Describe your day-to-day job in 140 characters.
Commissioning, editing, publishing a range of fiction and non-fiction. Further responsibilities for the 4th Estate list as a whole, and in particular the editorial department.
How different is the experience of editing an established author from that of editing an unknown or debut author?
Not necessarily different at all. Some of the more established authors are very comfortable with the editing process.
What is your attitude towards the increasing emphasis put on data-informed decision making within publishing houses?
Nervous. Good publishing breaks the rules and creates the data of the future. Following the data can lead to imitative publishing.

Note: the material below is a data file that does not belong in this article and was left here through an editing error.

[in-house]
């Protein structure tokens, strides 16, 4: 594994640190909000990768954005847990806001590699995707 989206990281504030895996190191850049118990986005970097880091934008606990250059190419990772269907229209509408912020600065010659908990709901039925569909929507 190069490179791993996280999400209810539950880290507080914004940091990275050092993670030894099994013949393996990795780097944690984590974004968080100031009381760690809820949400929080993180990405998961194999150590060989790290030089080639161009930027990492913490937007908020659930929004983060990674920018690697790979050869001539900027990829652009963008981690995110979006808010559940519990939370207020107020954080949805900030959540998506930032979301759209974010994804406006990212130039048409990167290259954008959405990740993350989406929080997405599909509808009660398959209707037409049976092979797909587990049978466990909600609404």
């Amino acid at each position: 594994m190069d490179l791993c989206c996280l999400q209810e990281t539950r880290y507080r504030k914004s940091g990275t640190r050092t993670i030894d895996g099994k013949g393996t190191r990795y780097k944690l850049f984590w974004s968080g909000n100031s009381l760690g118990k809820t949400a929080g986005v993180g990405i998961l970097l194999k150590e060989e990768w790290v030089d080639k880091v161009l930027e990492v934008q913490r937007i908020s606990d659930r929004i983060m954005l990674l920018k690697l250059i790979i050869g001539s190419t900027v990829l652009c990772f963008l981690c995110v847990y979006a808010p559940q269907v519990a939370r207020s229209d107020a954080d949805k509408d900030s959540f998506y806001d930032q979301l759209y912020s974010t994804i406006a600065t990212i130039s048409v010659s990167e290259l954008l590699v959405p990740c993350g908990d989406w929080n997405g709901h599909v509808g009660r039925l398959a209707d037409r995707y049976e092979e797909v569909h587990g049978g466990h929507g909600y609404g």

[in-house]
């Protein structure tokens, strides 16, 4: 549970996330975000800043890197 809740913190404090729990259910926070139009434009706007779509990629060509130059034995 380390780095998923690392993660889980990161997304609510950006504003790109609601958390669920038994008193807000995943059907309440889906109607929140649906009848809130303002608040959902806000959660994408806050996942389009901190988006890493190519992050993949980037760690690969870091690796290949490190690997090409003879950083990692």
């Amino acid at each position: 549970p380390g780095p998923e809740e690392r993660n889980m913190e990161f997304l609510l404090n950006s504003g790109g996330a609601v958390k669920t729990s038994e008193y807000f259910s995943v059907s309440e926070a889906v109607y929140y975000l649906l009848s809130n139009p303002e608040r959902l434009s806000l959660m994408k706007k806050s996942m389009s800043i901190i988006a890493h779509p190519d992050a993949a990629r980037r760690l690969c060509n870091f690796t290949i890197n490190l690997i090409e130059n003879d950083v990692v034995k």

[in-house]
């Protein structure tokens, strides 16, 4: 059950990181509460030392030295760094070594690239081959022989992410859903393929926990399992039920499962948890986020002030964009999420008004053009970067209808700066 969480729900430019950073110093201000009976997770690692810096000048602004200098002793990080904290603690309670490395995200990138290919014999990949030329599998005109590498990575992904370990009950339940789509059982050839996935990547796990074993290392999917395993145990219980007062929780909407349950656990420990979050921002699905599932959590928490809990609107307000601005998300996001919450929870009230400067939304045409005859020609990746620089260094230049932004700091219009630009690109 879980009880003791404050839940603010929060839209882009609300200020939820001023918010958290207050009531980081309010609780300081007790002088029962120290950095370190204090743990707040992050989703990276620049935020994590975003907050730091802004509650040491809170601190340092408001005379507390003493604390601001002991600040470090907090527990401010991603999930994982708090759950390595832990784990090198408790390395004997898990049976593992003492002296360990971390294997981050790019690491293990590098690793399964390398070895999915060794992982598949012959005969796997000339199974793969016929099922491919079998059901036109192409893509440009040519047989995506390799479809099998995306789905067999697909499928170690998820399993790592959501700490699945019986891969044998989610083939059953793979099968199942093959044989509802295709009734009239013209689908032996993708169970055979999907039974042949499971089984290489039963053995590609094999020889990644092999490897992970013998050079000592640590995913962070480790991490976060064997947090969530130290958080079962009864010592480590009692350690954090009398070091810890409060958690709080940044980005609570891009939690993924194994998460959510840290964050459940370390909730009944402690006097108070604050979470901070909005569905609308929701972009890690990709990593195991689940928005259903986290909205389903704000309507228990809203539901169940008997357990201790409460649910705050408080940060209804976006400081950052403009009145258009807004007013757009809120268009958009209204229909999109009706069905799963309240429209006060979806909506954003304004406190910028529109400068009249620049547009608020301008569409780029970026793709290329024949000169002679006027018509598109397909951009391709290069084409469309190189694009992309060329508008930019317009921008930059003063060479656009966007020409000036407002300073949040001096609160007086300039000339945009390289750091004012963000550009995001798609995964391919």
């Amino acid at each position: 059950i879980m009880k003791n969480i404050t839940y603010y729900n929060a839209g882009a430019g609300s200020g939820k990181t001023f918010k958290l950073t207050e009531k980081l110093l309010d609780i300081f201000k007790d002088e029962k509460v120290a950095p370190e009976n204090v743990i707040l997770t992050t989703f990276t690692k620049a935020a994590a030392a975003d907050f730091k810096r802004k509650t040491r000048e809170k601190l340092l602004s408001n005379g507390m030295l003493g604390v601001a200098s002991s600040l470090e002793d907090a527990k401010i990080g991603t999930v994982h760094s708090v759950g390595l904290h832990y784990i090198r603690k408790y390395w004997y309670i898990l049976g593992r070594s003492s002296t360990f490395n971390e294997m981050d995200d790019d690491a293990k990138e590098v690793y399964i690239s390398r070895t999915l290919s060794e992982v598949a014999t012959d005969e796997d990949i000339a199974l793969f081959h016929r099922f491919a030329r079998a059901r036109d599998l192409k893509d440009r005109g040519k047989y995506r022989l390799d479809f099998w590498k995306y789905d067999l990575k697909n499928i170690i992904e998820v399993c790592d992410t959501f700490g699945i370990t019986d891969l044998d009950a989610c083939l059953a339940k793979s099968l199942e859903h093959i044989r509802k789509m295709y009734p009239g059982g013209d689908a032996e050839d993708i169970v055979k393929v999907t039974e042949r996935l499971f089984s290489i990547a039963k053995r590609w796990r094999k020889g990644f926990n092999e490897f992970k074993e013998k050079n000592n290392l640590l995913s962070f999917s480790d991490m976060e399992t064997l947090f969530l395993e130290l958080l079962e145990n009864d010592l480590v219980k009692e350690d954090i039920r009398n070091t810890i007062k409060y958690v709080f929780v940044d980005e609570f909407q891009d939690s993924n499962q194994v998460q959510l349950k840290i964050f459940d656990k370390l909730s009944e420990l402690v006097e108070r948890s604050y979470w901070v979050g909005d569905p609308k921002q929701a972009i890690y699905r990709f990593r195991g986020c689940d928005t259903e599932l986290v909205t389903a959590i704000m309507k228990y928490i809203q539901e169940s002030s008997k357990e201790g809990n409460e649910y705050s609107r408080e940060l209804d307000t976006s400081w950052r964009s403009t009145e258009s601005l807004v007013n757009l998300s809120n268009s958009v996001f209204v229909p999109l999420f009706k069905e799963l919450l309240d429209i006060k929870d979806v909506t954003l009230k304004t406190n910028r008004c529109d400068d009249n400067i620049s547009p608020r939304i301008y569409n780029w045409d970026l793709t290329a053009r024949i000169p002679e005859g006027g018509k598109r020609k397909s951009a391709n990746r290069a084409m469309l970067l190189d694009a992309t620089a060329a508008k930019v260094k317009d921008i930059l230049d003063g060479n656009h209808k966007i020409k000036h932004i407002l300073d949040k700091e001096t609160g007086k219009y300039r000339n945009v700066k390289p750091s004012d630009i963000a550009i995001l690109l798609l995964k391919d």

You’ve worked for small independents and large corporate publishers. Do you think one publishing culture is more innately creative than another ?
I don’t actually. My colleagues and I have had freedom here to follow our noses. There is a sense that the corporate umbrella can give us cover to take risks. There are often mutterings from above – ‘No small books!’ – but we tend to be able to work around that. As long as some of our books are working, bosses tend to be happy enough.
With the ever greater reliance on the support of external freelancers, do you think traditional publishers are placing enough emphasis on training their employees in the skills that matter most to writers?
This is an interesting one. With the contraction of editorial departments over the last twenty years it is the case that it is harder for young employees to find a berth in publishing houses where they can watch and learn. We have been good at 4th Estate with training up employees, some of whom over the past decade have gone on to find things elsewhere. But undoubtedly it isn’t as easy as it used to be.